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Up Alexander (2) Alexander (3) Alexander (4) Alexander (5) Alexander (6) Alexander (7) POWs In Holzheim Darrell Apple R.E. Archambault David Axelrod


   The next time I awakened, Father Connelly was bending over me praying. I remember telling him that I was not a catholic. He told me to just be quiet and that he was taking care of things. When I came to again, the nurse came to me, looked at my dog tags, and said your dog tags only say you are a Christian, but you are a catholic now for Father Connelly just gave you the last rites. I remember my stay in the field hospital. I was hooked up with tubing in just about all my orifices until the fifth day, at which time, 34 days after floating into Normandy on a parachute in the dark of night, I was put on a stretcher, carried by ambulance to a British hospital ship which crossed the channel to Portsmouth, England. There, I was loaded onto a hospital train, which carried me to a base hospital in central England. I was confined there for about 40 days before being transferred to a recuperative hospital facility near Portsmouth where I stayed until about September 20th.


   On September 12th the hospital commander called me to his office and said that General Gavin, who was now the Commanding General of the 82nd Airborne Division, had called and wanted to know if I could be released for duty with the Division. He said he had a job for me wherein I would work only about an hour a day. The hospital commander said that he didn't believe him and that I needed more time to heal.

   On September 18th, I learned that my 82nd Airborne Division and two other airborne divisions had invaded Holland the day before. My division had dropped near Nijmegen, the 101st at Eindhoven, the British 6th Airborne Division at Arnhem, and a Polish Brigade between Arnhem and Nijmegen. The story of this invasion was written up in "A Bridge too Far.” The three airborne divisions and the Polish Brigade were to open and hold a corridor whereby the British armor could make a fast and deep penetration to Arnhem and cross the Rhine River.

   General Montgomery and the British had underestimated the problem in carrying out such a deep penetration on a very narrow front and the British armor was stopped cold about two miles beyond Nijmegen. Our 82nd Division people were very upset because they had lost heavily in the Waal River crossing in canvas boats and in securing the city of Nijmegen so that the British armor could advance toward Arnhem. After crossing on the bridge, secured primarily by American forces, the British armored division stopped to brew a cup of tea, and the British were roundly cursed by our 82nd men of the 504th Regiment, as they had lost 46 KIA and 50 or more wounded in crossing the Waal River in their canvas boats under heavy fire from the Germans. The 505th had had heavy losses in securing the near end of the bridge.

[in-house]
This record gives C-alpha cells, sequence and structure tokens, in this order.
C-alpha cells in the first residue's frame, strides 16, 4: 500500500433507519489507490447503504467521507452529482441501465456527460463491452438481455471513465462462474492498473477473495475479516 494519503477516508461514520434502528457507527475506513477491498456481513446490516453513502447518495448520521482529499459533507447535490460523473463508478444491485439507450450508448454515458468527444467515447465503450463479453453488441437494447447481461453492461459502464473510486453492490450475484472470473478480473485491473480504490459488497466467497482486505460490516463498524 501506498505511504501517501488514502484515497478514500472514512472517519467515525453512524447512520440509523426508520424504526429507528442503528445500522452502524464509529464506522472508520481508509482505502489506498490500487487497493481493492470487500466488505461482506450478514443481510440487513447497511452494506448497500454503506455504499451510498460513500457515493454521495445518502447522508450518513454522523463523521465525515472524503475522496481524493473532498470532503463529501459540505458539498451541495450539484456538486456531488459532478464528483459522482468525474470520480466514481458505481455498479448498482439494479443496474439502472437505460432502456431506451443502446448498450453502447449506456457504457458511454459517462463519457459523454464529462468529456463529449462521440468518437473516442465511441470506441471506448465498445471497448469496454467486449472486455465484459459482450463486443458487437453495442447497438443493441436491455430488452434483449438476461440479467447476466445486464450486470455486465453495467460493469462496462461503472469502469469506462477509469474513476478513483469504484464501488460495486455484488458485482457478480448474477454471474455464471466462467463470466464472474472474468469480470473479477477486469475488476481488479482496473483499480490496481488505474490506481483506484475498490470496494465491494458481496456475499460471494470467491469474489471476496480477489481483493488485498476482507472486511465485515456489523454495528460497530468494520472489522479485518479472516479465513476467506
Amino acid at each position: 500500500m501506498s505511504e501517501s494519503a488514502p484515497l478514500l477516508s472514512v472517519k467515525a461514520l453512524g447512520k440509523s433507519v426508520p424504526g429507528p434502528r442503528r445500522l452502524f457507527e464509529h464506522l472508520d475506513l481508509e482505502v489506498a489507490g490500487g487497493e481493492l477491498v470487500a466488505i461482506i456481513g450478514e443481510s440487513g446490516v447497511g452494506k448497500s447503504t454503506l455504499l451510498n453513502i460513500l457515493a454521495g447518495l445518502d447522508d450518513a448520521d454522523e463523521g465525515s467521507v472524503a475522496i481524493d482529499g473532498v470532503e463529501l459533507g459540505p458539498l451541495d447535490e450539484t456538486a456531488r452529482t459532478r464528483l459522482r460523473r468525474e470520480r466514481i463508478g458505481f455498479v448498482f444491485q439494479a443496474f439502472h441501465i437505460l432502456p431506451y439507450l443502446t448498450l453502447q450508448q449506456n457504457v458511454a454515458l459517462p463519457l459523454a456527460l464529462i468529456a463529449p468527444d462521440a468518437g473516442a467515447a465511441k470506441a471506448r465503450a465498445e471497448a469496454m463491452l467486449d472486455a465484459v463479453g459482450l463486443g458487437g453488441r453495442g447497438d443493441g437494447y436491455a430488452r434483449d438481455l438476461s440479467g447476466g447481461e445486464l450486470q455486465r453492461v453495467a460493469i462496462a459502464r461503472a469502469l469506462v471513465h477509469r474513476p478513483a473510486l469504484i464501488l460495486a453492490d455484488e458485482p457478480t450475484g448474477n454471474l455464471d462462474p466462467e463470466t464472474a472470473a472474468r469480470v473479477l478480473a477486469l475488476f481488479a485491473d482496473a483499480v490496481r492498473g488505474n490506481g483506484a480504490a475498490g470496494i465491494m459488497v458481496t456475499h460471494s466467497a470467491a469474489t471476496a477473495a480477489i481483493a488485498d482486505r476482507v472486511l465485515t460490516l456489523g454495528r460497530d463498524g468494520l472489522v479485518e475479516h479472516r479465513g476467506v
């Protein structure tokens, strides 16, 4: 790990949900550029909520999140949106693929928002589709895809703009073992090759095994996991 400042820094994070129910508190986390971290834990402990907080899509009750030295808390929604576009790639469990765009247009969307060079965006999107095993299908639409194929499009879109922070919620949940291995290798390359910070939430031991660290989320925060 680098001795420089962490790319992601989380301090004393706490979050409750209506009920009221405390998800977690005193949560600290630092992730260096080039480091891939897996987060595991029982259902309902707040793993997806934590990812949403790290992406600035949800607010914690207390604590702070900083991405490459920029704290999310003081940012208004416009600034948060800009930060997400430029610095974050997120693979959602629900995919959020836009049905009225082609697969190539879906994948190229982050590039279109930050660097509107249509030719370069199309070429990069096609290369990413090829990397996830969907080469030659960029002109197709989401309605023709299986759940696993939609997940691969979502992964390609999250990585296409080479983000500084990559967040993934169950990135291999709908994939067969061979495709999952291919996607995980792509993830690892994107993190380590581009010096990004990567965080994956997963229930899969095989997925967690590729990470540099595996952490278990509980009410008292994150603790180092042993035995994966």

The previous action had been completed just prior to my arrival in Nijmegen. I was told by the Chief of Staff, Colonel Wienecke, that the 82nd Division was to be relieved and pulled back to Reims, France in 30 days and go into reserve for replacements, re-equipment, etc. Also, inasmuch as I was not fully recovered from my chest wound, I was to proceed and go as camp commander for Camp Sissonne, France. I was to organize the old French training base to receive and accommodate the 82nd Airborne Division in 30 days. This was near Reims, France. The Division eventually returned to Camp Sissonne in late October. I stayed on as camp commander until January 20, 1945. At that time, not having fully recovered from the lung wound, I was ZI'd1 and returned to the states as Director of Training at the Parachute School, Fort Benning, Georgia.

   During most of my time at Benning we carried on with intensive training fully expecting to be sent to the Pacific Theater to carry on with the fighting against the Japanese. When the atomic bombs were dropped, the war came to an end and those who intended to stay in the army started scrambling for the best assignments. I had applied for regular army and passed the written exams but about 30 days later the Surgeon General turned me down because of the lung wound and the piece of shrapnel still lodged in my left lung. Discharged from active duty in November 1945, I applied for and was assigned in a reserve officer administrative capacity. Later, I was assigned as a mobilization designee at the Command and General Staff School at Leavenworth, Kansas. In 1959, I developed a malignant tumor and had to drop out of the reserves thus ending my military service. Mark Alexander passed away in May 2004.

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1 The term “ZI” was a mnemonic for “Zone of Interior”, meaning the United States. Being “ZI’d” meant you were going home.


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